Bizarre error message
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  1. #1
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    Bizarre error message

    Hello! I am new to SQL so bear with me.

    I am trying to get the following code to work within a system that uses Oracle for back end data services:
    Code:
    SELECT Retail Tran DateTime, Product Department Name, Product Quantity, Product Retail Price 
    FROM Product Sales Detail 
    WHERE Product Department Name = 'Meter' 
    	AND Retail Tran DateTime = DATEADD(DAY, -1, CURRENT_TIMESTAMP)
    ORDER BY Retail Tran DateTime;
    But I keep getting the following error message but I don't understand how there could be any problem with my FROM statement:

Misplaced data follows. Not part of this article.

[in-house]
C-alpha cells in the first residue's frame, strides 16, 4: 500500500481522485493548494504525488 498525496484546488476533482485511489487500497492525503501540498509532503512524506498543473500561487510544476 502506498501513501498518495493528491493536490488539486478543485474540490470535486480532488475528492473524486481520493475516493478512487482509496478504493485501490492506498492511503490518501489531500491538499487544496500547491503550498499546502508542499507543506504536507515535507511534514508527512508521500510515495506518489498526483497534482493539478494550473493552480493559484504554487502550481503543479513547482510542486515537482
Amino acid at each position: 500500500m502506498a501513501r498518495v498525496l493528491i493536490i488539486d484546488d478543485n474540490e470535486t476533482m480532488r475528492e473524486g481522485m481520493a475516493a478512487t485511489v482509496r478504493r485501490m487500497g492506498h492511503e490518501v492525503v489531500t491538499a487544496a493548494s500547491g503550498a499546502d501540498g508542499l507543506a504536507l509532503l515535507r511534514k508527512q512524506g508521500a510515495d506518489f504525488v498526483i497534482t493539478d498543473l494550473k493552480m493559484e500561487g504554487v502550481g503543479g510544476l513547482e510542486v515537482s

Oracle.DataAccess.Client.OracleException ORA-00923: FROM keyword not found where expected at Oracle.DataAccess.Client.OracleException.HandleErrorHelper(Int32 errCode, OracleConnection conn, IntPtr opsErrCtx, OpoSqlValCtx* pOpoSqlValCtx, Object src, String procedure, Boolean bCheck) at Oracle.DataAccess.Client.OracleException.HandleError(Int32 errCode, OracleConnection conn, String procedure, IntPtr opsErrCtx, OpoSqlValCtx* pOpoSqlValCtx, Object src, Boolean bCheck) at Oracle.DataAccess.Client.OracleCommand.ExecuteReader(Boolean requery, Boolean fillRequest, CommandBehavior behavior) at Oracle.DataAccess.Client.OracleDataAdapter.Fill(DataTable[] dataTables, Int32 startRecord, Int32 maxRecords, IDbCommand command, CommandBehavior behavior) at System.Data.Common.DbDataAdapter.Fill(DataTable dataTable) at Blackboard.ReportingSystem.XmlToSql.ParseXmlToSql.ExecuteSql()
    Is there any way anyone could explain what this message is even telling me?

  2. #2
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    Code:
    SELECT Retail Tran DateTime, Product Department Name, Product Quantity, Product Retail Price 
    FROM Product Sales Detail